All cover reviews on this site consider not just aesthetics but how well the cover reflects the contents of the book. That’s why the cover reviews don’t appear until after the review has been posted (or, if I have only a line or two to say, in the section of extra material that follows the review, not in the body of the review). These reviews aren’t just about design but about truth in publishing.

© 2007 Janice Harayda. All rights reserved.
www.janiceharayda.com

November 29, 2007

Why Do We Need Etiquette Books When the Old Rules of Etiquette Are Disappearing? Quote of the Day (Judith Martin/Miss Manners)

Do books about manners serve a purpose in an age without manners? Is etiquette about more than using a fish fork properly? Judith Martin, who writes the Miss Manners column, suggests an answer:

“You can deny all you want that there is etiquette, and a lot of people do in everyday life. But if you behave in a way that offends the people you’re trying to deal with, they will stop dealing with you….There are plenty of people who say, ‘We don’t care about etiquette, but we can’t stand the way so-and-so behaves, and we don’t want him around!’ Etiquette doesn’t have the great sanctions that the law has. But the main sanction we do have is in not dealing with these people and isolating them because their behavior is unbearable.”

Judith Martin, who writes the Miss Manners syndicated advice column, in a 1995 interview with Virginia Shea, as quoted by Wikipedia www.en.wikipedia.org/wiki/Judith_Martin. The picture shows fish fork from Wikipedia www.en.wikipedia.org/wiki/Fork.

(c) 2007 Janice Harayda. All rights reserved.

November 21, 2007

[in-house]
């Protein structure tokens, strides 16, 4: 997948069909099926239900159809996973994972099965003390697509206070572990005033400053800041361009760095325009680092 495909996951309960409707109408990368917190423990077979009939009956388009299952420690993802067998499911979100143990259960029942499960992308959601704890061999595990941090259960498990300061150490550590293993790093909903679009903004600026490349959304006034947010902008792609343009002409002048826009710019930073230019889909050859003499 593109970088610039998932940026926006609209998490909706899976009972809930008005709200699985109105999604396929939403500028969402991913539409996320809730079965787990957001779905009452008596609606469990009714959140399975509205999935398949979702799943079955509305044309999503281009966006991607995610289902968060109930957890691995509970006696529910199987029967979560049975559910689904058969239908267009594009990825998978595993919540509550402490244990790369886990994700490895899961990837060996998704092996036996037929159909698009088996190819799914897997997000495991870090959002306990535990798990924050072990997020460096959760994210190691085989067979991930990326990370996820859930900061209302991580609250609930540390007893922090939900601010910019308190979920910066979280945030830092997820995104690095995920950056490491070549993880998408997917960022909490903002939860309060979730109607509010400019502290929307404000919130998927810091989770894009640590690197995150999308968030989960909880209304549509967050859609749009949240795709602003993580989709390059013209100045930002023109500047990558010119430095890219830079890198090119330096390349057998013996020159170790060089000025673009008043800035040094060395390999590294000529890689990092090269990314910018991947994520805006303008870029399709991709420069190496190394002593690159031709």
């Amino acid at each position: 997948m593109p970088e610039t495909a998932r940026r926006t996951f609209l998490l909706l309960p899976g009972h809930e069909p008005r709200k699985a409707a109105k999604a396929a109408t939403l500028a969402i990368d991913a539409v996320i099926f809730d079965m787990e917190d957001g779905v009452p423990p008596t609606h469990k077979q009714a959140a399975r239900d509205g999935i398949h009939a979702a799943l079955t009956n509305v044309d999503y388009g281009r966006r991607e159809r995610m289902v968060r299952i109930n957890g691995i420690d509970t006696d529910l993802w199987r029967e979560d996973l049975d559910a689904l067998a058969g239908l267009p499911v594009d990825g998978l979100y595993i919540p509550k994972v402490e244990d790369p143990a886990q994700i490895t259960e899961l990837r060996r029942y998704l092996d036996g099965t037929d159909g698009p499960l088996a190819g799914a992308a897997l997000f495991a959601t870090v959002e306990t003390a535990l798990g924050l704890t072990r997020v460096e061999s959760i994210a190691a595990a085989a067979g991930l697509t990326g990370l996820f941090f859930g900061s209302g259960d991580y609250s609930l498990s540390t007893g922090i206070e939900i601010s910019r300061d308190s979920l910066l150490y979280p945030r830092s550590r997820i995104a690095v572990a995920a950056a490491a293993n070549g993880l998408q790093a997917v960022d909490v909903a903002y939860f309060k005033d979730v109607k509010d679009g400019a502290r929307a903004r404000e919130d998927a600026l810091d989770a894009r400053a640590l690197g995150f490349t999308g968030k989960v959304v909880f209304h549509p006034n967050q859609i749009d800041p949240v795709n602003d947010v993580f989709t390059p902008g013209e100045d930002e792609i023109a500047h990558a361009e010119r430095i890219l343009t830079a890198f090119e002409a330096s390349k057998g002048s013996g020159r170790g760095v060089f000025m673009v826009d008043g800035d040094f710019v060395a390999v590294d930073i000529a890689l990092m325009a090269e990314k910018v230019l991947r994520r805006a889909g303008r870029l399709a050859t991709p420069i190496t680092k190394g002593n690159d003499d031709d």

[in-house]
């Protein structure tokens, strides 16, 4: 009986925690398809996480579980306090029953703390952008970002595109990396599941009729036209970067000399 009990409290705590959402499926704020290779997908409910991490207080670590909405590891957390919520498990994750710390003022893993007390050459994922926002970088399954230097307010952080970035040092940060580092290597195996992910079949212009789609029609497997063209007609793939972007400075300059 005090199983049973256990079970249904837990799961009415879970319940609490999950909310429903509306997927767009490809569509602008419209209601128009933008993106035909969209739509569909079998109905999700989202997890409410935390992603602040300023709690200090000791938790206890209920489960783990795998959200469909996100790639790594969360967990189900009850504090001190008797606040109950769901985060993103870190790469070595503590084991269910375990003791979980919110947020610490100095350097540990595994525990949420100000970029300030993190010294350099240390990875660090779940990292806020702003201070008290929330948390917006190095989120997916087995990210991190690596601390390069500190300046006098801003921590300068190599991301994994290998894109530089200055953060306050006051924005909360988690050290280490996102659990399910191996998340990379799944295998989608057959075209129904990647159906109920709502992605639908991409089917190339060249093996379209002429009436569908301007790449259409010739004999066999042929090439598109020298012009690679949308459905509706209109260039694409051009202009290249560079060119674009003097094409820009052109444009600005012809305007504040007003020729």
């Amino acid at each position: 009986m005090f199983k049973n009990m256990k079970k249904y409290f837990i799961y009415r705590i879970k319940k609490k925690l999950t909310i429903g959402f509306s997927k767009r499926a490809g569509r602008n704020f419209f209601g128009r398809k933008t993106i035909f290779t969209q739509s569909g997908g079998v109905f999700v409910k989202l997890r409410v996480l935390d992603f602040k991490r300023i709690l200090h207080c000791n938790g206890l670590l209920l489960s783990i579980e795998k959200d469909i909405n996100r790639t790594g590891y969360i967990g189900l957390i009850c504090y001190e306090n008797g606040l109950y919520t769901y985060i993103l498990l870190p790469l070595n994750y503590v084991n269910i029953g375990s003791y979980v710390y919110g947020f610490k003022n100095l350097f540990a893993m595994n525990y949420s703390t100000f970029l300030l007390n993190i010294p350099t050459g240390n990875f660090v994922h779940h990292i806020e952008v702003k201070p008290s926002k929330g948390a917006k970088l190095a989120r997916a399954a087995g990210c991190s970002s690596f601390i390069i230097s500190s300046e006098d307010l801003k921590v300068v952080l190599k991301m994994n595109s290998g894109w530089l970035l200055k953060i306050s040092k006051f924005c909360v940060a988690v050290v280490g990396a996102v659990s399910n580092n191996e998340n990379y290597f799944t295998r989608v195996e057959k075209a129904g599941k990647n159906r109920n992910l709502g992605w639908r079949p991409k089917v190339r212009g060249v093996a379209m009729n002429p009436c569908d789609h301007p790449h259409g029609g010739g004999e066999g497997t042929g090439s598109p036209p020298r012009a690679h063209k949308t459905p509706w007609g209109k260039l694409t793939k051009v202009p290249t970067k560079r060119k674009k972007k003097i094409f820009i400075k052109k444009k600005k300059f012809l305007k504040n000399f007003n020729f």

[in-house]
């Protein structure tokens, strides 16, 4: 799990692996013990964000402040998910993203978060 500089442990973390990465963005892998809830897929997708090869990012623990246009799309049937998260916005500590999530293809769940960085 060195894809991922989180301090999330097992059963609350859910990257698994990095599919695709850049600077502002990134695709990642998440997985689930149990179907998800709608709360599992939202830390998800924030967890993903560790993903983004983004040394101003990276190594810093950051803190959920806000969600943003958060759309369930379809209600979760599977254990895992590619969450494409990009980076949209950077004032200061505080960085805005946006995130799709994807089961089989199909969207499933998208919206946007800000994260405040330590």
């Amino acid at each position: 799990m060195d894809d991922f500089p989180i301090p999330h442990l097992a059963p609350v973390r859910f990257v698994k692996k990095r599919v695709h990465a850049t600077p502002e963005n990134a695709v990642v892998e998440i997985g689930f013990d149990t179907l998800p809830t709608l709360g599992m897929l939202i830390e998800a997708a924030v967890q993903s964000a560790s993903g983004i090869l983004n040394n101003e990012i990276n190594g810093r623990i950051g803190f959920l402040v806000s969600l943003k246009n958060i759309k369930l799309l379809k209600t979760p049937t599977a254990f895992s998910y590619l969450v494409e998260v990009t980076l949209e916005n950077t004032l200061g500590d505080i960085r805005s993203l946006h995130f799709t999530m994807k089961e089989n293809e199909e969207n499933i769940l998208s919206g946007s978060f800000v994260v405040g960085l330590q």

What to Say When Uncle Elmer Burps at Thanksgiving Dinner – And Other Holiday Dilemmas Resolved by Judith Martin, Miss Manners

The syndicated etiquette columnist tells how to deflect rudeness without being rude

Miss Manners’ Basic Training: The Right Thing to Say. By Judith Martin. Crown, 179 pp., $17.

By Janice Harayda

Judith Martin has written more than a dozen etiquette books under her nom de guerre of Miss Manners, but this is the one you need this week. The Right Thing to Say is a brisk field manual for anyone who wonders how to parry to all those rude questions and insensitive remarks that can occur in any season but peak at events like Thanksgiving dinner. As in her syndicated column, Miss Manners typically offers ideas that are witty, apt and polite, all dispensed in a question-and-answer format.

Are you single and wondering what to say to say when Cousin Herman asks you why you haven’t married? Miss Manners suggests, “Oh, Cousin Herman, you know I’m waiting for someone just like you.” Would you like to know how to silence an aunt who tells you that you’ve gained weight or gone gray? Miss Manners recommends, “Oh, thank you; how kind of you to notice.” Or perhaps you’re pregnant again and have heard too many comments like, “I’m glad it’s you and not me!” Miss Manners advises you to try, “I’m sure you mean to wish us the best.” And if you don’t know what to say when Uncle Elmer says “Excuse me” after burping, she offers the comforting: “No reply is appropriate.”

Miss Manners’s answers are entertaining even if you haven’t weathered the insults heaved at her correspondents. And if you get through Thanksgiving needing her advice, just wait. The office Christmas party is coming up.

Best line: “Why would anyone say ‘Congratulations’ to a couple who has just announced an engagement or the expected birth of a child? Congratulating people is what is now done at funerals. Anyone who has suffered a loss can expect to be told: ‘It’s really a blessing, you know’ … Those who are most skillful at comforting the bereaved with such congratulatory statements are able to go for a second round, Miss Manners has observed. When they have elicited a fresh outburst of woe, they congratulate the mourners again, this time for ‘dealing with’ or ‘working through’ their grief, or tell them what stage of grief they are at, as if grief were a subway stop. Thus they have the enormous satisfaction of having done something for their friends. Driven them to tears.”

Worst line: None, but the structure of the book is confusing. Instead of being grouped together, for example, related questions about dating and marriage appear on pages 79 and 109. And the index is so inconsistent, it’s all but useless.

Published: May 1998 www.en.wikipedia.org/wiki/Judith_Martin

© 2007 Janice Harayda. All rights reserved.
www.janiceharayda.com